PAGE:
Esme still sat with the scroll in her lap, her eyes drinking in the marvel of the colored drawings of the Ariga book. As she studied the tiny intricacies of each picture, she began to grow sleepy. Though Bria and Morwenna still talked somewhere nearby, from her nook Esme could not see them, and their voices began to drone like the buzzing of pollen-laden bees on a lazy summer day.
She yawned, suddenly overcome by the need to sleep, as if a thick, woolen blanket had been drawn over her. She yawned again, laid the scroll on the floor at her feet, and then stretched herself on the bench, her cheek resting on her arm. Her eyes closed, and she was instantly asleep.
To Esme it seemed as if she had entered another world as soon as her eyes closed upon this one, for she found herself standing atop a high plateau in a dark and featureless land. She turned and saw men laboring nearby, bearing heavy burdens on their backs, passing by her to the very edge of the plateau. She followed at a distance and soon came to a great pyre; the men carried bundles of firewood that they dumped onto the mound and then took their places in a ring around it.
Next to the pyre stood a man with a torch in his hand. When all had thrown their wood upon the stack, the torchman thrust his torch into the tinder; but though the flames from the torch licked out and leaped among the ricks, the fuel did not ignite. The torchman withdrew his flame in frustration and called out, “More wood!” The laborers disappeared in search of more firewood, leaving Esme alone with the torchman.
“What are you doing, sir?” Esme asked.
“I am building a beacon fire,” answered the torchman, “that the people of the valley may see it, for they travel in darkness with no signal to guide them.”
“Why did you not light the signal, then?”
“I have tried, but the fuel is old and damp, and will not catch,” the torchman told her sadly. “I have called for more wood, but it is sure to be too wet as well.”
Esme was overcome with the utter futility of the enterprise and turned away. At once the landscape shifted. The dark land faded, and she found herself on a cliff near the sea where the waves rolled endlessly, tearing themselves against the rocks and washing onto the shore with a sigh. She looked and saw a tower rising up and workmen on scaffolds laying stone, building the tower higher.
She moved closer and watched as the masons raised row upon row of stonework while the quarrymen piled fresh materials beneath them on the ground. Then, without warning, a portion of the wall leaned out precariously and split away from the tower wall. The men on the scaffolding screamed in terror as the stone rained down.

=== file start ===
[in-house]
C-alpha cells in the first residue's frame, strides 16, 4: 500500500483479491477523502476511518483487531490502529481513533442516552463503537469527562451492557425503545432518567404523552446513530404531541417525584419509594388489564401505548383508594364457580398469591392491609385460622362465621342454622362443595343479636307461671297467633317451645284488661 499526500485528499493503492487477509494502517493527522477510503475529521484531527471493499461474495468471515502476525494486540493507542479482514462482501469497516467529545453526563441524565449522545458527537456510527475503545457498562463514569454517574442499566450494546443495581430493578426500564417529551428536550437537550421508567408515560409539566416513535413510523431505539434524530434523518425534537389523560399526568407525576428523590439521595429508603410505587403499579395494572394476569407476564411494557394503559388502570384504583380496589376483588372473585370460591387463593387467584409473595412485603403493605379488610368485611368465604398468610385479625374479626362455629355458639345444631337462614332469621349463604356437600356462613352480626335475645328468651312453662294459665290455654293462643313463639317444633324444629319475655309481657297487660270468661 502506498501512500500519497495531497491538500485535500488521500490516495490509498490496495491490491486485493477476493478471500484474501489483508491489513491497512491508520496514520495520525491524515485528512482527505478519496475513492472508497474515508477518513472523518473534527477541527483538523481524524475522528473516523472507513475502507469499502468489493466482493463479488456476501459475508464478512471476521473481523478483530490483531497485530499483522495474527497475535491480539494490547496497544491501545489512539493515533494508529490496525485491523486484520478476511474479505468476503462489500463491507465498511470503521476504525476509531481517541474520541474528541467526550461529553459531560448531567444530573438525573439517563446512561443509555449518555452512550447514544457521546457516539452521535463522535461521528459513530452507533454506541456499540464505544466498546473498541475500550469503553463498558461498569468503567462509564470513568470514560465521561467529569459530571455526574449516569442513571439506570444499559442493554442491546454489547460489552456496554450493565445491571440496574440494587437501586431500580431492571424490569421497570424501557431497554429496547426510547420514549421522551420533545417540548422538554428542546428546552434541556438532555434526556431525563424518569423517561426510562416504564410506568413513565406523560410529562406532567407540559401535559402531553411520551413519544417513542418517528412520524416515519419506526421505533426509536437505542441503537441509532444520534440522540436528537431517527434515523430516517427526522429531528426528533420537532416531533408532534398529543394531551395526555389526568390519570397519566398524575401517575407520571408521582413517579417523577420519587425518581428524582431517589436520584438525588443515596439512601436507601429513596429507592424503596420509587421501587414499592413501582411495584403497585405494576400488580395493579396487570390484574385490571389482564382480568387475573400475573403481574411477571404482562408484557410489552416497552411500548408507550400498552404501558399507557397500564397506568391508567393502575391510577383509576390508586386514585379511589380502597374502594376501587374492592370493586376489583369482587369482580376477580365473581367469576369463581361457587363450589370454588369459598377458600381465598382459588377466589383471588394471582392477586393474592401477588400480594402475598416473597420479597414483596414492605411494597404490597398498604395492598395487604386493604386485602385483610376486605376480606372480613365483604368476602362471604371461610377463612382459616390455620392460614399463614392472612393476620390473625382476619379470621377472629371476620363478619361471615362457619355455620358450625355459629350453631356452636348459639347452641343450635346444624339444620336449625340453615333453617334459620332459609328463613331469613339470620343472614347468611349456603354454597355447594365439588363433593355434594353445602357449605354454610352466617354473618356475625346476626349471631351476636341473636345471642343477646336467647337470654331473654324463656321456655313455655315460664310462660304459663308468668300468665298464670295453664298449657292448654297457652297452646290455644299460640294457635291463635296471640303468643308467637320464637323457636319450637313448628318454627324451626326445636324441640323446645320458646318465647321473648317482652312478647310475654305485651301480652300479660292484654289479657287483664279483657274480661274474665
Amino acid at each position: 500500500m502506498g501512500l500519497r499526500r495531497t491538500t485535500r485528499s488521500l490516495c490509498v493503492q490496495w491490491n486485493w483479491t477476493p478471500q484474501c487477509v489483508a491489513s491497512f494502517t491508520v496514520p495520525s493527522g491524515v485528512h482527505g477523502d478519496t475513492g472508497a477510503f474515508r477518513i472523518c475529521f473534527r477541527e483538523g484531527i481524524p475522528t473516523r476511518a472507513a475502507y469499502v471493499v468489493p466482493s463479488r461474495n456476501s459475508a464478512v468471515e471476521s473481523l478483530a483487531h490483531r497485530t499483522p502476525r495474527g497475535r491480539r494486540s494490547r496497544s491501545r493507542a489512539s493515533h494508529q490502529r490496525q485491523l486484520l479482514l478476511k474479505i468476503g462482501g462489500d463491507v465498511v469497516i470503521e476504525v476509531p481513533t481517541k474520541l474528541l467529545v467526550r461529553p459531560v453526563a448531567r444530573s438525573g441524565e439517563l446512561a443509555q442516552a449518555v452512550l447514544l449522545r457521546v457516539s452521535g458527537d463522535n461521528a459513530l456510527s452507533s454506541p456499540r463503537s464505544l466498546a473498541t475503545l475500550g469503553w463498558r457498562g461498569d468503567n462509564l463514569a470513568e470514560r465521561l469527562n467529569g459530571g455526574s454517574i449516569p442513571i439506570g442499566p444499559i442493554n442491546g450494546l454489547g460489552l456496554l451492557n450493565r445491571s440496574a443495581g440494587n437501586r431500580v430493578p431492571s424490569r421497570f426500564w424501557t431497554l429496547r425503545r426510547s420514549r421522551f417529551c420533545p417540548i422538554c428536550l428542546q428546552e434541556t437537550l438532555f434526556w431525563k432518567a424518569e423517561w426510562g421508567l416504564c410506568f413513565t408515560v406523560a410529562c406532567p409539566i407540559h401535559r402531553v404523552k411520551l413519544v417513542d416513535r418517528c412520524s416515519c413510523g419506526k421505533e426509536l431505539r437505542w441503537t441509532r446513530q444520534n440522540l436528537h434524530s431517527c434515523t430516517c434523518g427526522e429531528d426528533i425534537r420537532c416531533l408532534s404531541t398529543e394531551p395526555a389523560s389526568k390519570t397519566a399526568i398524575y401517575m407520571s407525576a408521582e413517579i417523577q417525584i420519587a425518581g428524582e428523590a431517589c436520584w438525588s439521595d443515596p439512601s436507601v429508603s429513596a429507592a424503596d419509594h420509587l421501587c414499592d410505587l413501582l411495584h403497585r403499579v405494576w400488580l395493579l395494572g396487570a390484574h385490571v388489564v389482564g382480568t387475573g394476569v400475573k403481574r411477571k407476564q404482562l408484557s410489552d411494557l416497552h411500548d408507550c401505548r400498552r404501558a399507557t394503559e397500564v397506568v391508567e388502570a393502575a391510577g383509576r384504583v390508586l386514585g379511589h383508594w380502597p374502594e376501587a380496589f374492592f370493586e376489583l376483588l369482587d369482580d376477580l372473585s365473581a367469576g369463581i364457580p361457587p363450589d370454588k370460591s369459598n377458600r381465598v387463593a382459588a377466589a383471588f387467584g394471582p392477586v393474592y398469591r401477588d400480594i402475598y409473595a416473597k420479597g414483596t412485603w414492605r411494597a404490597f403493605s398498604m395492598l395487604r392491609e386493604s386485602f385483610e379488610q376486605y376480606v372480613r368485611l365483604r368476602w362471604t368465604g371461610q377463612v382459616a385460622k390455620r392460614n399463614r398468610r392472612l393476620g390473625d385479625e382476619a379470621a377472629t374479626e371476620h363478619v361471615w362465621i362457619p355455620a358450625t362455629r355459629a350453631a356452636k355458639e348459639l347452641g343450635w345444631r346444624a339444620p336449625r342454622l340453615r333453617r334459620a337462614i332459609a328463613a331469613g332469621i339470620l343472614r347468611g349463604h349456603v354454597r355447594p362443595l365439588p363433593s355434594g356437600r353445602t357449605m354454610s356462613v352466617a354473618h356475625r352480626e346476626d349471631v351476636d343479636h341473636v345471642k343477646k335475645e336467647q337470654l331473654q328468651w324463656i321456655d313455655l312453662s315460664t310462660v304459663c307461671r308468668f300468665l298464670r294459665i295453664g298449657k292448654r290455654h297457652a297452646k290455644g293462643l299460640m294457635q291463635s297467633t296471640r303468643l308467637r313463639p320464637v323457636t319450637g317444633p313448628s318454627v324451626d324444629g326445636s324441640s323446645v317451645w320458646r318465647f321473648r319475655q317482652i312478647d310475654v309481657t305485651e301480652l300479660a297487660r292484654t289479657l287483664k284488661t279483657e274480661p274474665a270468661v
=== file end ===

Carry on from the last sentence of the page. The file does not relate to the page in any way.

The whole tower quivered, and portions began crumbling away; the workmen leaped from the scaffold and ran to get clear of the falling rock as the walls collapsed with a thunderous crash and stone plunged into the sea.
When the catastrophe was over, Esme approached the ruin and spoke to one of the workmen. “Why did the tower fall?” she asked.
He shook his head and pointed with his finger. “See, the foundation is old and soft; it crumbles away when we build on it.”
“If the old foundation will not hold, why do you not build a new foundation?” It seemed obvious to Esme, though she knew little about such matters.
But the workman threw up his hands and wailed, “We have no master to show us how to lay a new foundation!”
“Where is your master mason?” Esme glanced around and saw no one who seemed prepared to assume leadership of the workmen. The man did not answer, only shrugged and shook his head. So Esme told him, “I will find a master mason who will show you how to build aright, and I will bring him to you—” Esme stopped speaking, for the workman and the tower had vanished like smoke on the wind, and she stood now not on a cliff by the sea, but in a busy marketplace where farmers sold their produce and merchants their wares.
The market bustled with buyers and sellers, and she heard around her the babble of voices haggling over prices and the quality of goods bought and sold. She passed by the butcher’s stall and saw him cutting up a carcass, slicing meat from a large bone. With a wink to her, the butcher, dressed in a long dark robe, took the bone and tossed it out of the stall, where instantly it was pounced upon by hungry dogs who came running from every corner of the marketplace.
The dogs fell upon the bone and began fighting over it, first one dog snapping at it, then another. One dog would succeed in snatching it up in his jaws, only to have it taken away by another, larger dog.
A crowd gathered to watch the fight as savage snarls and growls filled the air. “Stop it!” shouted Esme. “Please, somebody stop it!”
But the onlookers did not heed her, and the dogs fought ever more fiercely. She buried her face in her hands and turned away, but the terrible sounds grew louder and when she looked again, she saw not a long, clean length of bone on the ground, but a square of cloth in the jaws of the dogs. Each had a corner of the cloth and was pulling on it, worrying it in his teeth in a furious effort to free the cloth from the other dogs. And on the cloth Esme saw a device: a red writhing dragon.
“Stop it!” she cried. “Stop!”